S&P to pay $1.5 bn to resolve financial crisis lawsuits

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Standard and Poor's, whose headquarters are pictured in New York on September 18, 2012, downgrades Greece's credit rating to B-, just one notch above the range indicating vulnerability to a default

Standard and Poor's, whose headquarters are pictured in New York on September 18, 2012, downgrades Greece's credit rating to B-, just one notch above the range indicating vulnerability to a default (AFP Photo/Emmanuel Dunand)

New York (AFP) - Standard & Poor's, the world's leading credit rating agency, will pay $1.5 billion to settle US allegations of inflated ratings linked to the financial crisis that unleashed the Great Recession.

The settlement agreements announced Tuesday resolve civil lawsuits filed by the US Justice Department, 19 states, the US capital and the nation's largest pension fund.

S&P, a unit of McGraw Hill Financial, will pay $1.375 billion to resolve lawsuits accusing it of bilking investors by hiding the true risks of mortgage bonds linked to the financial crisis, the Justice Department.

Half will go to the Justice Department and the other half to the 19 states and Washington, DC.

Separately, S&P will pay $125 million to California state pension fund CalPERS to settle allegations of fraud that led to its investment losses.

The Justice Department and the states sued S&P two years ago for giving undeservedly rosy ratings to bonds that were backed by subprime mortgages, risky home loans that defaulted in droves as the housing price bubble collapsed.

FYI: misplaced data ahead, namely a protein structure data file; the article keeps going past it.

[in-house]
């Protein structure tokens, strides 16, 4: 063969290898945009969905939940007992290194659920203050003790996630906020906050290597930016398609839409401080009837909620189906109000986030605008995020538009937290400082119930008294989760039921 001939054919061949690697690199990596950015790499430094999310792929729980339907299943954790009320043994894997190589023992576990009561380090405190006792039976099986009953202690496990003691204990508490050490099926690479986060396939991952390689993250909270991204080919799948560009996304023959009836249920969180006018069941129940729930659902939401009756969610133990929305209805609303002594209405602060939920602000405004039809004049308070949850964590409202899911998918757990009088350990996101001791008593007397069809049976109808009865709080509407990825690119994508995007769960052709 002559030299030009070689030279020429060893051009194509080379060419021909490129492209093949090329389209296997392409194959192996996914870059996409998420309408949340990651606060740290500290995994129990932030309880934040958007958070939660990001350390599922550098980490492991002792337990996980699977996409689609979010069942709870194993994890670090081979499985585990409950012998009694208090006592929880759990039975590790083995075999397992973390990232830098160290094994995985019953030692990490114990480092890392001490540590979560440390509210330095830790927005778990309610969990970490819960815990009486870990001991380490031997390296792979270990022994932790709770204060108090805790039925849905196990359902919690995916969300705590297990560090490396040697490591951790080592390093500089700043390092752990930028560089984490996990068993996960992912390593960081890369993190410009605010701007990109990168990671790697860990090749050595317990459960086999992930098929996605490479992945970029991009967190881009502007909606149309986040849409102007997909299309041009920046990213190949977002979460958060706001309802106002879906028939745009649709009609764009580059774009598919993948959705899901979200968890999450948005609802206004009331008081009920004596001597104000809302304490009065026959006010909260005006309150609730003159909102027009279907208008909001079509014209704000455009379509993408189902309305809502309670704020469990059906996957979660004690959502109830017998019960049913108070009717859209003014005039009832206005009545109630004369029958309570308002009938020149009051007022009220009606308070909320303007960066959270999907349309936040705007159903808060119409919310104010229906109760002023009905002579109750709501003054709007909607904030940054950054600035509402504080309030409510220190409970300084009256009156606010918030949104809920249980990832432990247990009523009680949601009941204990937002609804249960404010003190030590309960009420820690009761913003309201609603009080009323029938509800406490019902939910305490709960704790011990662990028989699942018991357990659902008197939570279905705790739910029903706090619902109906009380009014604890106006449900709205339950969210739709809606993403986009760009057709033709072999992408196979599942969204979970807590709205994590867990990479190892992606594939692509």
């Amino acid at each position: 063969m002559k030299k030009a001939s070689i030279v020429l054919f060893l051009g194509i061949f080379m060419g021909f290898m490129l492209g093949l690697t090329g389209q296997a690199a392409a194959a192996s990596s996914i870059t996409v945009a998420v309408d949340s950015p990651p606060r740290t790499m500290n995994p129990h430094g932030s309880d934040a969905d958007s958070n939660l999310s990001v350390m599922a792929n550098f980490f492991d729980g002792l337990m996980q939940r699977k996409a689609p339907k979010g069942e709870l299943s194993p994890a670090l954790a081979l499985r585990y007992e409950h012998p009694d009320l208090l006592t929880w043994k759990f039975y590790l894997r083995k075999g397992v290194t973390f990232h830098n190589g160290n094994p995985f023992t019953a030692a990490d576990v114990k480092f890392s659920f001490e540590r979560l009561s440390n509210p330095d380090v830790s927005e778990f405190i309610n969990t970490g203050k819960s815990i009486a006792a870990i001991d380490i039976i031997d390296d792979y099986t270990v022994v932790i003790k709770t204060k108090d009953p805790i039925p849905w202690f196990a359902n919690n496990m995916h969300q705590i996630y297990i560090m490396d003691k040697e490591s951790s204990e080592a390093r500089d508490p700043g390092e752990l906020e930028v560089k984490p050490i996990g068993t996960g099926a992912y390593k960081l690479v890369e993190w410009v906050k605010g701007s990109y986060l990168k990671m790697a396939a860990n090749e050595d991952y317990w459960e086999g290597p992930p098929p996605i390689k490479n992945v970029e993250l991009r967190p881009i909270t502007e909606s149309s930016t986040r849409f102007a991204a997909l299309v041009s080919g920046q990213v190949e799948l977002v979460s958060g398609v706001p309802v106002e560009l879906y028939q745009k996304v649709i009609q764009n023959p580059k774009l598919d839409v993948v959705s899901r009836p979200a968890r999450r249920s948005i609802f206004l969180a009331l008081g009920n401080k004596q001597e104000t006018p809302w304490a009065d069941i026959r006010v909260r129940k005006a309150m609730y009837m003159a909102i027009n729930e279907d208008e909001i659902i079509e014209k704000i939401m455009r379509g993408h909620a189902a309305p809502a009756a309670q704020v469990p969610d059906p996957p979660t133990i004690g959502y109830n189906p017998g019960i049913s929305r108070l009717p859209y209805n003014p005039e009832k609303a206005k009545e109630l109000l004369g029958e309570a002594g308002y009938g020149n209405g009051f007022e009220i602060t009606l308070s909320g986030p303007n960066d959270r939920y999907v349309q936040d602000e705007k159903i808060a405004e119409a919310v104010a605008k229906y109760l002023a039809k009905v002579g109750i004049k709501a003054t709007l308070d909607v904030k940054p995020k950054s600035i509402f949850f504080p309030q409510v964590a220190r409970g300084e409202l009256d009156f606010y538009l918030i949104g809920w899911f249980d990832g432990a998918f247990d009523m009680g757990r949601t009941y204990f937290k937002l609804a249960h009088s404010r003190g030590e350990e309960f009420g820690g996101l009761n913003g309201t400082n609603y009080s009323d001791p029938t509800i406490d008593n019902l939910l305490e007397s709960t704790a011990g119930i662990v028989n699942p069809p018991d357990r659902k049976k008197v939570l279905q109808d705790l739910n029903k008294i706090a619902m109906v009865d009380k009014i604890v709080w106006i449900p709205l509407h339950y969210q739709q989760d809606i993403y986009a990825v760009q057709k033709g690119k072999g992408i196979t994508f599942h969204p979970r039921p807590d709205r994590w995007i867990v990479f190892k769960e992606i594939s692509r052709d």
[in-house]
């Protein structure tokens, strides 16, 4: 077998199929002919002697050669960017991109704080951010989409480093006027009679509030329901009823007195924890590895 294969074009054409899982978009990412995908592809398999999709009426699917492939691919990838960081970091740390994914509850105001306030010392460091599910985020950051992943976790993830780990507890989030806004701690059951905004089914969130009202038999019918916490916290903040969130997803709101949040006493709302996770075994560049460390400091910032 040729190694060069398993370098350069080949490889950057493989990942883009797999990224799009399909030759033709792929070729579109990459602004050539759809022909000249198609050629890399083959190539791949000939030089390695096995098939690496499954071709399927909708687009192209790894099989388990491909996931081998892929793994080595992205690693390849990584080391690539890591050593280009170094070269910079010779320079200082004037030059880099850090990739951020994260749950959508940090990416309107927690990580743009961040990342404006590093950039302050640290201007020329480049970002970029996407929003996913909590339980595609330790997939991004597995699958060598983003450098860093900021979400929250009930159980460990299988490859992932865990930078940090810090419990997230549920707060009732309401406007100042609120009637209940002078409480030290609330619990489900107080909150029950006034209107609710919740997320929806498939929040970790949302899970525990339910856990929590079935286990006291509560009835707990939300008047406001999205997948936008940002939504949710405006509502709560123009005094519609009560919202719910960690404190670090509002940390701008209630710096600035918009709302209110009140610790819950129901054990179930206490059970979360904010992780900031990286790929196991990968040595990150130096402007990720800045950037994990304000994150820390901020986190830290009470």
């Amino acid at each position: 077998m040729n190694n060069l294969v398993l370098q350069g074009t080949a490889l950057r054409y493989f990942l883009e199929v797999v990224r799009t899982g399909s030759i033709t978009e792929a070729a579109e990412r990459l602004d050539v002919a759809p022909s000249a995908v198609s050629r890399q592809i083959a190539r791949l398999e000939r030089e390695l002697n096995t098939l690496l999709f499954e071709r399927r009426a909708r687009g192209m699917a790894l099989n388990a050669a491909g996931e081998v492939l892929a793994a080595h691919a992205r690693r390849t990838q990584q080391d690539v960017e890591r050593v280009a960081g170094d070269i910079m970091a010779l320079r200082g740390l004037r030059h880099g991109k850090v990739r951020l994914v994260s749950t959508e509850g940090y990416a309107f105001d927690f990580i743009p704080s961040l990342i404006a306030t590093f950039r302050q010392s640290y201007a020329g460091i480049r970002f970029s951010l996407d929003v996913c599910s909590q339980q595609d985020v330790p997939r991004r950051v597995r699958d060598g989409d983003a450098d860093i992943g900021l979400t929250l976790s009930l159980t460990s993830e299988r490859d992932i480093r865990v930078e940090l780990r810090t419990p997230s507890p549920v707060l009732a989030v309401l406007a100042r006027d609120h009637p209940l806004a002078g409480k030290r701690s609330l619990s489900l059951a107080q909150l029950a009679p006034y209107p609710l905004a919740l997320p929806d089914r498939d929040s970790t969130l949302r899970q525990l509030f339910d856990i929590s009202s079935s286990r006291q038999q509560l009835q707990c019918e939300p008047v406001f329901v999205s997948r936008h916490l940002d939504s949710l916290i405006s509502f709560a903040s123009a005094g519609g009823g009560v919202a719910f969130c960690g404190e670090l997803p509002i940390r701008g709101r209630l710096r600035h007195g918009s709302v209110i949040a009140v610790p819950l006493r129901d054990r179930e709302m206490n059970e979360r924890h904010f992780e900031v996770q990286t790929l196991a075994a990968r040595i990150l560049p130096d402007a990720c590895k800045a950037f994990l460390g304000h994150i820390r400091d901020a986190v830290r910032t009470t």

The subprime crisis was at the center of the US financial meltdown that led to the 2008-2009 Great Recession.

According to the Justice Department suit, S&P's alleged fraud occurred from at least 2004 until 2007 and ultimately caused investors, including many financial institutions backed by the federal government, to lose billions of dollars.

S&P had claimed that its ratings were independent and not affected by its relationship with the companies hiring it to rate their securities.

But in a statement of facts as part of the settlement, S&P admitted that company executives had complained internally that it was not downgrading already-soured bonds because it was worried about losing some ratings business.

"The company's leadership ignored senior analysts who warned that the company had given top ratings to financial products that were failing to perform as advertised," said US Attorney General Eric Holder.

"While this strategy may have helped S&P avoid disappointing its clients, it did major harm to the larger economy, contributing to the worst financial crisis since the Great Depression."

- Retaliation claim dropped -

S&P acknowledged its fraudulent conduct with the ratings of the structured financial products, but it said it had not admitted to any legal violations.

"The settlement agreement states that all parties, including the company, the DOJ and the states, settled this matter 'to avoid the delay, uncertainty, inconvenience, and expense of further litigation,'" the company said.

It said agreeing to the payments was "in the best interests of the company and its shareholders."

S&P also agreed to formally retract an allegation that the US government sued the company in retaliation for its decision to strip the United States of its coveted AAA sovereign debt credit rating in 2011.

In January, S&P agreed to pay $77 million to settle allegations from three US regulators, including the Securities and Exchange Commission, that it had overvalued 2011 mortgage bonds.

As part of that agreement, S&P was stripped of its authority to rate certain bond deals for one year.

CalPERS said that the $125 million settlement addresses losses on three S&P-rated structured investment vehicles that collapsed during the financial crisis.

CalPERS still has similar charges outstanding against S&P rival Moody's Investors Service.

Moody's is also under investigation for allegedly overvaluing bonds between 2007 and 2007 in the ongoing Justice Department probe of crisis-era failings, according to the Wall Street Journal.

Justice authorities and Moody's executives have been holding talks in recent months on the matter, the newspaper reported.